Scott Yenor is a professor who gave speech at a National Conservatism conference that said the quiet parts out loud. Women don’t belong in engineering or medical careers, we have to have strong manly leadership to convince them to stay home and have babies.
Our independent women are more medicated, meddlesome, and quarrelsome than women need to be, don’t you know — the significant word in there might be
our. Also, women are at their peak fertility in their late teens and early 20s, and to be a great nation, they must be quickly impregnated. And here I thought Dr Strangelove was satire!
…a computer could be set and programmed to accept factors from youth, health, sexual fertility, intelligence, and a cross-section of necessary skills. Of course, it would be absolutely vital that our top government and military men be included to foster and impart the required principles of leadership and tradition. Naturally, they would breed prodigiously, eh? There would be much time, and little to do. Ha, ha. But ah, with the proper breeding techniques and a ratio of say, ten females to each male, I would guess that they could then work their way back to the present Gross National Product within say, twenty years.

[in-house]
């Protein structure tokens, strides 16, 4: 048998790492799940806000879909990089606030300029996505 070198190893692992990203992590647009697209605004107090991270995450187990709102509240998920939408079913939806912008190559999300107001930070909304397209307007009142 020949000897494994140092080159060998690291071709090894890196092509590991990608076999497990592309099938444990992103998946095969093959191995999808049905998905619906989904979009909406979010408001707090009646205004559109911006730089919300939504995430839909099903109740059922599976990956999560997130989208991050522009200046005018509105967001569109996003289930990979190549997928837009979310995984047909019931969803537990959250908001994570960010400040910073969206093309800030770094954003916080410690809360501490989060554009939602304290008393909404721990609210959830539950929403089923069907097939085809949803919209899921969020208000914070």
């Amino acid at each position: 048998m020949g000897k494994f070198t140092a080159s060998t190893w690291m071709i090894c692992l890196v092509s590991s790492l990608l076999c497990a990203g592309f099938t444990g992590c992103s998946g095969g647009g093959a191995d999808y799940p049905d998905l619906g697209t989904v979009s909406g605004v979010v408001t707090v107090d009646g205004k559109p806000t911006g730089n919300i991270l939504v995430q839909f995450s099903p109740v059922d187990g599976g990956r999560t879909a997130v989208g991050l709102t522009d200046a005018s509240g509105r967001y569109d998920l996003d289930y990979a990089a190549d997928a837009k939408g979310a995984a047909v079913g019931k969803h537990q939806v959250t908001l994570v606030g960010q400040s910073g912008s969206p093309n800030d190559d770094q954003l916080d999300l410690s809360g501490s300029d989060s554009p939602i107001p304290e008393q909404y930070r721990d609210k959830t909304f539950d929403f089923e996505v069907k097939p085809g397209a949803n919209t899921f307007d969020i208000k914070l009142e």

That’s this guy.
Our independent women are more medicated, meddlesome, and quarrelsome than women need to be. Without connections to eternity delivered through their family, such women gain their meaning through their seeming participation in the global project. https://t.co/fm97NdmeB1
— Scott Yenor (@scottyenor) November 24, 2021
Young men must be respectable and responsible to inspire young women to be secure with feminine goals of homemaking and having children. Every effort must be made not to recruit women into engineering, but rather to recruit and demand more of men who become engineers. Ditto for med school, and the law, and every trade.
Fortunately, Yenor is not a professor of engineering, medicine, or law. He’s a professor of political science, a field that seems to have much lower standards. Or at least, lower standards at schools in Idaho.